Dr. Anuj Shah NJ Cardiologist PAD Specia

My Story

HOW MY PARENTS IMPACTED MY CAREER

Hi! My name is Dr. Anuj R. Shah and my goal is to treat patients and provide the best cardiovascular care possible.  I grew up in Ahmedabad, Gujarat, India.  Both of my parents were pediatricians and my role models. My Dad (Dr. Raju C. Shah) is a very successful academic. He was the past President of the Indian Academy of Pediatrics, an organization of 2,800 plus pediatricians, and he has authored multiple papers, abstracts, and book chapters.  I was always inspired by my parent’s desire to help others.  Growing up, I spent weekends rounding at the hospital with my Dad instead of typical childhood activities. The word "no" didn't exist in his vocabulary, so no matter who needed his help, whether it was a really poor farmer from a remote village whose child was dying or an ambitious junior attending who was looking for a mentor - my Dad was always there to help them.

PERSONAL IMPACT OF HEART DISEASE

My own personal tragedies with heart disease have had a tremendous impact on my career. My uncle passed away suddenly at the age of 55 from a heart attack, leaving his wife and kids behind. Last year, one of my best friends from high school died at the age of 38 from a massive heart attack.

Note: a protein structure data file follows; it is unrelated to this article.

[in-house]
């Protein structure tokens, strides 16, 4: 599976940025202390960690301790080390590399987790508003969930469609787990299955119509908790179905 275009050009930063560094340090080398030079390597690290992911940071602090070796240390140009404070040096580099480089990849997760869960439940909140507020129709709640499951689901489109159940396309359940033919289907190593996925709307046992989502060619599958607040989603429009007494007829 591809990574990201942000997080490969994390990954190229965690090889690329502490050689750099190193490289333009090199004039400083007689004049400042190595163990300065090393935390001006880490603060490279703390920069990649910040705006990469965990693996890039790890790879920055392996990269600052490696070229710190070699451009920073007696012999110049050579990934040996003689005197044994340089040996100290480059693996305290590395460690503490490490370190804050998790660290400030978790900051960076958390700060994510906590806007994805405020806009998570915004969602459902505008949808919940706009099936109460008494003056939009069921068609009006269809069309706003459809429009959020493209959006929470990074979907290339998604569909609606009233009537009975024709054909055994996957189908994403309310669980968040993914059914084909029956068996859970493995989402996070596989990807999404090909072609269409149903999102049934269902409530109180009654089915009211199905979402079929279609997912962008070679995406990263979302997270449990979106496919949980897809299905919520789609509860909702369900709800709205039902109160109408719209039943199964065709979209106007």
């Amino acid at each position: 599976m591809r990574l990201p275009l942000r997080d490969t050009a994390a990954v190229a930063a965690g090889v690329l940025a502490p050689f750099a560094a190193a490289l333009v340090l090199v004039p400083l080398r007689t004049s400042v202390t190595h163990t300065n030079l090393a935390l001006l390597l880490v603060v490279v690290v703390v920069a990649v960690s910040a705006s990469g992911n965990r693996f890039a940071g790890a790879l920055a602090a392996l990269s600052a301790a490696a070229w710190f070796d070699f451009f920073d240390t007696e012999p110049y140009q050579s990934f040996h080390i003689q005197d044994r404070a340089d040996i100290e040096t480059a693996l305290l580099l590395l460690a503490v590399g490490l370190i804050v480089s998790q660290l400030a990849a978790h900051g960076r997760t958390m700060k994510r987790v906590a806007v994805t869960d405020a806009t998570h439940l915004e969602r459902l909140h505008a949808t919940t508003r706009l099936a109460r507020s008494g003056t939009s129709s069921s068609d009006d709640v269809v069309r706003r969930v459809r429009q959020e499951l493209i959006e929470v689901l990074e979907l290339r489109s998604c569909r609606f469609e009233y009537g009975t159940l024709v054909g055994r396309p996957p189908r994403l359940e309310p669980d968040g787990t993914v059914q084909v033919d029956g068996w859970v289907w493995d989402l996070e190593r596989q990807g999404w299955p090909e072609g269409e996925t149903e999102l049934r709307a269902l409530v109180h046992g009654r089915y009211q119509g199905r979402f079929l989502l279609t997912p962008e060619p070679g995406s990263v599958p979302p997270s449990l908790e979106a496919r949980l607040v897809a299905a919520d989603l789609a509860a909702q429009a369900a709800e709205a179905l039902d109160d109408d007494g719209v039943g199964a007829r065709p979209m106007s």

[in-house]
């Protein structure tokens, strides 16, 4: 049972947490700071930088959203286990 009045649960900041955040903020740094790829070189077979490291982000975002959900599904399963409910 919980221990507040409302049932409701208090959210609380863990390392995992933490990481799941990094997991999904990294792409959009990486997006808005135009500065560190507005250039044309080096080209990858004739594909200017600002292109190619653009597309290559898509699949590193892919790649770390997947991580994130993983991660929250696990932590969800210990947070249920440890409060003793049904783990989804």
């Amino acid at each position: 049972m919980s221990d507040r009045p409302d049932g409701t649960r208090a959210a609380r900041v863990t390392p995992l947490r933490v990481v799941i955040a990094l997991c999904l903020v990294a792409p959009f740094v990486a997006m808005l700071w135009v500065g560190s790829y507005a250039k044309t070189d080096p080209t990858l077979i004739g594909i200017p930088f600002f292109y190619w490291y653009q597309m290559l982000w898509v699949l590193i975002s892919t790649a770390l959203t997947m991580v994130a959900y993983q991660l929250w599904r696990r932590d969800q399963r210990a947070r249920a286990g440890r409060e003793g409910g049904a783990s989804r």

Heart disease and plaque buildup (atherosclerosis) are very common in Southeast Asians. I am passionate about researching what makes us vulnerable as Southeast Asians and what we can do to prevent it and detect heart disease earlier. 

I came to this country at the age of 21 with a one-way ticket, two suitcases, and a heart full of dreams! I worked relentlessly, focusing on the journey rather than the destination, and tried to give my best in every given scenario. I was available whenever and wherever I was needed as a resident, fellow, and attending at the hospitals I trained at.  I tried to never have 'no' in my vocabulary and worked hard and managed to learn from the best in the world and apply the knowledge and skills for the greater good for my patients. 

 

My personal moment of triumph in my research career was when I was selected to present a paper as a young investigator award (once at The American Heart Association in 2009 and International Society of Nuclear Cardiology in 2008). This is a very prestigious conference where out of thousands of research papers submitted, only the top five are selected for a presentation in front of delegate cardiologists from all over the world. I was the first person from my university (University of Connecticut) and my medical school to achieve this honor.

Ever since I was a child, I knew I'd end up spending my life taking care of others in the field of medicine.  I was gifted with extraordinary mathematics skills, won a number of prestigious national awards in math, and went into the Indian Math Olympics at the age of 14. At 17, I went to medical school, despite being selected to attend the prestigious Indian Institute of Technology (IIT). Most people would have chosen IIT and eventually trained to take a corporate job (75% of CEO’s in India come from IIT).